With money in hand, Blue gives Garber their next orders: that electric power be restored to the subway line, that all signals in the path of the train be set to green all the way to South Ferry, and all police officers be cleared from the tunnel. Garber says it will take time to move all other trains out of the way, which Blue accepts. Before the process is complete, the hijackers move the train forward a few blocks. Blue says this is in case there are still police in the tunnel.

When Garber says the signals are clear, the hijackers use a device to override the dead-man's switch so that the train will run with no one on board, then they set the train in motion and get off. As the one-car train starts to move, the undercover officer jumps off and hides in the tunnel. Unaware that the hijackers have jumped off the train, the police follow it as the hijackers try to make their escape using the tunnel's emergency exit.

While disposing of their disguises and evidence that can tie them to the crime, Grey refuses to leave his gun behind, resulting in a stand-off with Blue, who shoots him dead. While Blue and Green take Grey's share of the money, the undercover officer shoots and kills Brown. Green escapes onto the street, while Blue exchanges fire with the officer until he wounds him.

Garber follows the runaway train above ground in a police car with NYPD Inspector Daniels, until he realizes that the hijackers must have defeated the dead-man's switch and returns to where the train stopped. Before Blue can kill the wounded officer, Garber confronts him. Blue seemingly surrenders but upon being told that New York no longer has the death penalty, Blue commits suicide by stepping onto the third rail. As the runaway car enters the loop at South Ferry Station leading back uptown, the train's excessive speed activates the automatic safeties built into the system to stop cars travelling too fast and the car slows to a stop, leaving the remaining hostages unharmed.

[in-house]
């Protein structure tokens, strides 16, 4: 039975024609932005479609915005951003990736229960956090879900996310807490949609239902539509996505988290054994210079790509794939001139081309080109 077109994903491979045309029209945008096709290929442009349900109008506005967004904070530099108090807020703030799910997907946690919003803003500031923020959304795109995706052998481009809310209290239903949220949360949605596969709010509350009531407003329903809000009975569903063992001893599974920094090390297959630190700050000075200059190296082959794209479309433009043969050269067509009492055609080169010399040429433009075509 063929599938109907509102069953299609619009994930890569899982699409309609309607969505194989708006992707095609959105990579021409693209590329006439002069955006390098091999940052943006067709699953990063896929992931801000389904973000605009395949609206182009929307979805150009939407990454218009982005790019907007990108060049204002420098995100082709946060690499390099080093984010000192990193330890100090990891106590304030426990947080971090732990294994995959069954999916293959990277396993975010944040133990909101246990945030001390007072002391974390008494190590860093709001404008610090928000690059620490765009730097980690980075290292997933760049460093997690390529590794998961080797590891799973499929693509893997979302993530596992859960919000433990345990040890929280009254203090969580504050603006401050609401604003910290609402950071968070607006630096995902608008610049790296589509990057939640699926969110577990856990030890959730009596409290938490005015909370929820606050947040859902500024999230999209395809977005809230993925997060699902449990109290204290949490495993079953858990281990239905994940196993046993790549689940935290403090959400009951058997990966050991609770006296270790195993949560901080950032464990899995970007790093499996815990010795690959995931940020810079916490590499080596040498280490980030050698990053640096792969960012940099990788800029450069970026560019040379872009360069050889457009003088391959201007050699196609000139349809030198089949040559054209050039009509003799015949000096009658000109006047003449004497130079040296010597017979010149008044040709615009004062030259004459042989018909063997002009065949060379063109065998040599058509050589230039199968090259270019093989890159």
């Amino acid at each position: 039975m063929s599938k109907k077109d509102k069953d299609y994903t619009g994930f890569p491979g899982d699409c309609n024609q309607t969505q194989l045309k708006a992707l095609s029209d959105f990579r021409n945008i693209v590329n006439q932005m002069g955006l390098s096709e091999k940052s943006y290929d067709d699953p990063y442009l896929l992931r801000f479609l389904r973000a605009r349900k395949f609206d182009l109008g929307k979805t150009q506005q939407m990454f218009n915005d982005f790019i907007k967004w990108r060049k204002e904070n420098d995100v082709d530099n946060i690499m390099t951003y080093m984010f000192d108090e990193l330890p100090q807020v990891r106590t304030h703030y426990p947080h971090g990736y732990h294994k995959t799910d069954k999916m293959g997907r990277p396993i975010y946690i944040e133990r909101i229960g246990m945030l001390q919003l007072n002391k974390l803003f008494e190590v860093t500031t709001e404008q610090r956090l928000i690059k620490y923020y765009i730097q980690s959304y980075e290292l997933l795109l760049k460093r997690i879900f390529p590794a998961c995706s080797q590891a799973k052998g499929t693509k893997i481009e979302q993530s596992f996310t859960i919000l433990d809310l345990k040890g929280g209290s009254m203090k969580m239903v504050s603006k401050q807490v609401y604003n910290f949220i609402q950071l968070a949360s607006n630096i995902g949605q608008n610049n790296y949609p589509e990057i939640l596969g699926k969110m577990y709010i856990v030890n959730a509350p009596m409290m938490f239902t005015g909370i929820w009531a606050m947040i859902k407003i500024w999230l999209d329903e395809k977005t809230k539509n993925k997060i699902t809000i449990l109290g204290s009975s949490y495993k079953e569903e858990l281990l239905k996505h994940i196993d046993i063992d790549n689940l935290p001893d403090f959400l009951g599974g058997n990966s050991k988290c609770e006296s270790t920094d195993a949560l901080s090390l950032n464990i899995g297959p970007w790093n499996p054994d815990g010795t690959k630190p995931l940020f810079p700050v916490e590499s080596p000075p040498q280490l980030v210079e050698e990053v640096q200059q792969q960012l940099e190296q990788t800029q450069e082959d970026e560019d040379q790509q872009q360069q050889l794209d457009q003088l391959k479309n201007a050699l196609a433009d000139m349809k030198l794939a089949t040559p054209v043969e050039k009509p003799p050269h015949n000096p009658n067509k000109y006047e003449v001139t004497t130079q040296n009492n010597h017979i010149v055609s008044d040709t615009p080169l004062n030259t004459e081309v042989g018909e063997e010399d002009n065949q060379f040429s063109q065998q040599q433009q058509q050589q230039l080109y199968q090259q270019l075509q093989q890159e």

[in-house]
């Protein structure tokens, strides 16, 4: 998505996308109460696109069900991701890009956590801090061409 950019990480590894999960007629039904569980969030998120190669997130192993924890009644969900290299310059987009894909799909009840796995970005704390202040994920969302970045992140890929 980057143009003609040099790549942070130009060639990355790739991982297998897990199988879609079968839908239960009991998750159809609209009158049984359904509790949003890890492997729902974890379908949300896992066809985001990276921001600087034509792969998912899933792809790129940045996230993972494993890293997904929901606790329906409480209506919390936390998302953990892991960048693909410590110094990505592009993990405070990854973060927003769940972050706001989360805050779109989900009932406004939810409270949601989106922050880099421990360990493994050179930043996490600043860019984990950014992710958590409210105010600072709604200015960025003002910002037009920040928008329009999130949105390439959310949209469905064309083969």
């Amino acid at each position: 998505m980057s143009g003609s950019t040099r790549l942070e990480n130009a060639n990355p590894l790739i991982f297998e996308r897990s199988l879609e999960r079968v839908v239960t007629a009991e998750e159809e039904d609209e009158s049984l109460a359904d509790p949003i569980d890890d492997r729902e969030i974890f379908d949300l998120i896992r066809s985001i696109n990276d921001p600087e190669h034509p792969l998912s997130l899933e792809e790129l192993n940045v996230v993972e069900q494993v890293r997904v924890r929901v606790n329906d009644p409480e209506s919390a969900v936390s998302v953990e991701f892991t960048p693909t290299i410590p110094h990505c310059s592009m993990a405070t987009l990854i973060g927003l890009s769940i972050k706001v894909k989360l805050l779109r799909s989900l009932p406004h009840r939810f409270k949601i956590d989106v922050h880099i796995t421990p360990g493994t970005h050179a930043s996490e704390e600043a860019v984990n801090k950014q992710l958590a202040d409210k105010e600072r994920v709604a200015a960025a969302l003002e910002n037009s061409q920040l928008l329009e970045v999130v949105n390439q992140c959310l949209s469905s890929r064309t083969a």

The three dead hijackers are identified; none was ever a transit employee. Garber concludes that the remaining hijacker must be the one. Working their way through a list of former motormen "discharged for cause", Garber and Patrone pay a visit to Harold Longman, knocking on his door just as he is reveling in his share of the ransom money. After hastily hiding the money, Longman lets them in and then bluffs his way through their questioning. As they are leaving he delays their departure by complaining indignantly about being suspected. With him and Patrone standing in the hall, Garber apologizes and then finally turns and begins to close the front door behind them. Just then, Longman sneezes, eliciting another polite "gesundheit" from Garber as the door closes. A moment later, Garber re-opens the door giving Longman an accusing stare.



Filming locations[edit]

Portions of the scenes in the tunnel were filmed on the local tracks of the IND Fulton Street Line at the abandoned Court Street station in Brooklyn, now the New York Transit Museum. A reconstruction of a Transit Authority control center was built on a soundstage.[citation needed]

The exterior NYC 'Command Post Center' street scenes shot above the subway train during the cash negotiation scenes, where throngs of police and spectators gathered awaiting the ransom money, were filmed at the subway exit corner of 28th and Park Avenue South in Manhattan. The Metropolitan Transportation Authority was reluctant to cooperate with the making of the film as they feared a real hijacking could occur, but after further talks, they cooperated with the filmmakers. First, they required payment of hijack insurance as well as a payment of $250,000 for usage of the subway. Another person who was involved was Mayor John Lindsay: he green lighted the shooting of the film in New York, though some Canadian passages were done as well.[citation needed]